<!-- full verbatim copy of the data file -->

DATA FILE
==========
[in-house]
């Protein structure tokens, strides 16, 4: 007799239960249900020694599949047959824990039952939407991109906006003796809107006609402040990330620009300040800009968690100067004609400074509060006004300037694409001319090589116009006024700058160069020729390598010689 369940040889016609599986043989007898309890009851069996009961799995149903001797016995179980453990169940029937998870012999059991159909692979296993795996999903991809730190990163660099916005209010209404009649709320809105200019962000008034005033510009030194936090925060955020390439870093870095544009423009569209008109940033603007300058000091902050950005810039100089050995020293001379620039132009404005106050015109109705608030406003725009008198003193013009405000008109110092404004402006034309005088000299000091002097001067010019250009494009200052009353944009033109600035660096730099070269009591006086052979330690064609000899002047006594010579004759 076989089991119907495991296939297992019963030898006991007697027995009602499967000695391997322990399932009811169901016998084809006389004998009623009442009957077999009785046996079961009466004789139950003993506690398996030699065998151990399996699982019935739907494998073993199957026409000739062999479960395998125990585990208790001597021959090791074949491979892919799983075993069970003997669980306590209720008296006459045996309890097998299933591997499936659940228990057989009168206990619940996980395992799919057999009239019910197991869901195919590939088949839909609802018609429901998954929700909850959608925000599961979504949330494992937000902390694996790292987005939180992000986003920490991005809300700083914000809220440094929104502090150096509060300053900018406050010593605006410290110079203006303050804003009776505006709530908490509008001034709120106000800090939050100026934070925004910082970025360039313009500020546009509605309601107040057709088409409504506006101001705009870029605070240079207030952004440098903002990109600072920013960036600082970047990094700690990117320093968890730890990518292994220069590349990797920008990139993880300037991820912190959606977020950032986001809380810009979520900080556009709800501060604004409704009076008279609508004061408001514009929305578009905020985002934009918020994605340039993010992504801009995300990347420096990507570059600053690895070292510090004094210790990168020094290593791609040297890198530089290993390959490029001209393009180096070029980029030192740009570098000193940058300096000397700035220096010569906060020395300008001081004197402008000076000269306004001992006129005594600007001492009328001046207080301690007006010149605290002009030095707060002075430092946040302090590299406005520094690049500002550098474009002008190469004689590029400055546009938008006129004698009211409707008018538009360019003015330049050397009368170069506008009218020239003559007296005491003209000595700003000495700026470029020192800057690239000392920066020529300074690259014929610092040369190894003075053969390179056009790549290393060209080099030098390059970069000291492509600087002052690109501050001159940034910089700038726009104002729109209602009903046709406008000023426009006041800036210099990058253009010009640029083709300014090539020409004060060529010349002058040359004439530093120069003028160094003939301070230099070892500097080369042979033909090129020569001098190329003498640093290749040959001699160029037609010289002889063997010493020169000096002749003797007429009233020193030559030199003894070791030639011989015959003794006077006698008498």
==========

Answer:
[in-house]
């Protein structure tokens, strides 16, 4: 007799239960249900020694599949047959824990039952939407991109906006003796809107006609402040990330620009300040800009968690100067004609400074509060006004300037694409001319090589116009006024700058160069020729390598010689 369940040889016609599986043989007898309890009851069996009961799995149903001797016995179980453990169940029937998870012999059991159909692979296993795996999903991809730190990163660099916005209010209404009649709320809105200019962000008034005033510009030194936090925060955020390439870093870095544009423009569209008109940033603007300058000091902050950005810039100089050995020293001379620039132009404005106050015109109705608030406003725009008198003193013009405000008109110092404004402006034309005088000299000091002097001067010019250009494009200052009353944009033109600035660096730099070269009591006086052979330690064609000899002047006594010579004759 076989089991119907495991296939297992019963030898006991007697027995009602499967000695391997322990399932009811169901016998084809006389004998009623009442009957077999009785046996079961009466004789139950003993506690398996030699065998151990399996699982019935739907494998073993199957026409000739062999479960395998125990585990208790001597021959090791074949491979892919799983075993069970003997669980306590209720008296006459045996309890097998299933591997499936659940228990057989009168206990619940996980395992799919057999009239019910197991869901195919590939088949839909609802018609429901998954929700909850959608925000599961979504949330494992937000902390694996790292987005939180992000986003920490991005809300700083914000809220440094929104502090150096509060300053900018406050010593605006410290110079203006303050804003009776505006709530908490509008001034709120106000800090939050100026934070925004910082970025360039313009500020546009509605309601107040057709088409409504506006101001705009870029605070240079207030952004440098903002990109600072920013960036600082970047990094700690990117320093968890730890990518292994220069590349990797920008990139993880300037991820912190959606977020950032986001809380810009979520900080556009709800501060604004409704009076008279609508004061408001514009929305578009905020985002934009918020994605340039993010992504801009995300990347420096990507570059600053690895070292510090004094210790990168020094290593791609040297890198530089290993390959490029001209393009180096070029980029030192740009570098000193940058300096000397700035220096010569906060020395300008001081004197402008000076000269306004001992006129005594600007001492009328001046207080301690007006010149605290002009030095707060002075430092946040302090590299406005520094690049500002550098474009002008190469004689590029400055546009938008006129004698009211409707008018538009360019003015330049050397009368170069506008009218020239003559007296005491003209000595700003000495700026470029020192800057690239000392920066020529300074690259014929610092040369190894003075053969390179056009790549290393060209080099030098390059970069000291492509600087002052690109501050001159940034910089700038726009104002729109209602009903046709406008000023426009006041800036210099990058253009010009640029083709300014090539020409004060060529010349002058040359004439530093120069003028160094003939301070230099070892500097080369042979033909090129020569001098190329003498640093290749040959001699160029037609010289002889063997010493020169000096002749003797007429009233020193030559030199003894070791030639011989015959003794006077006698008498």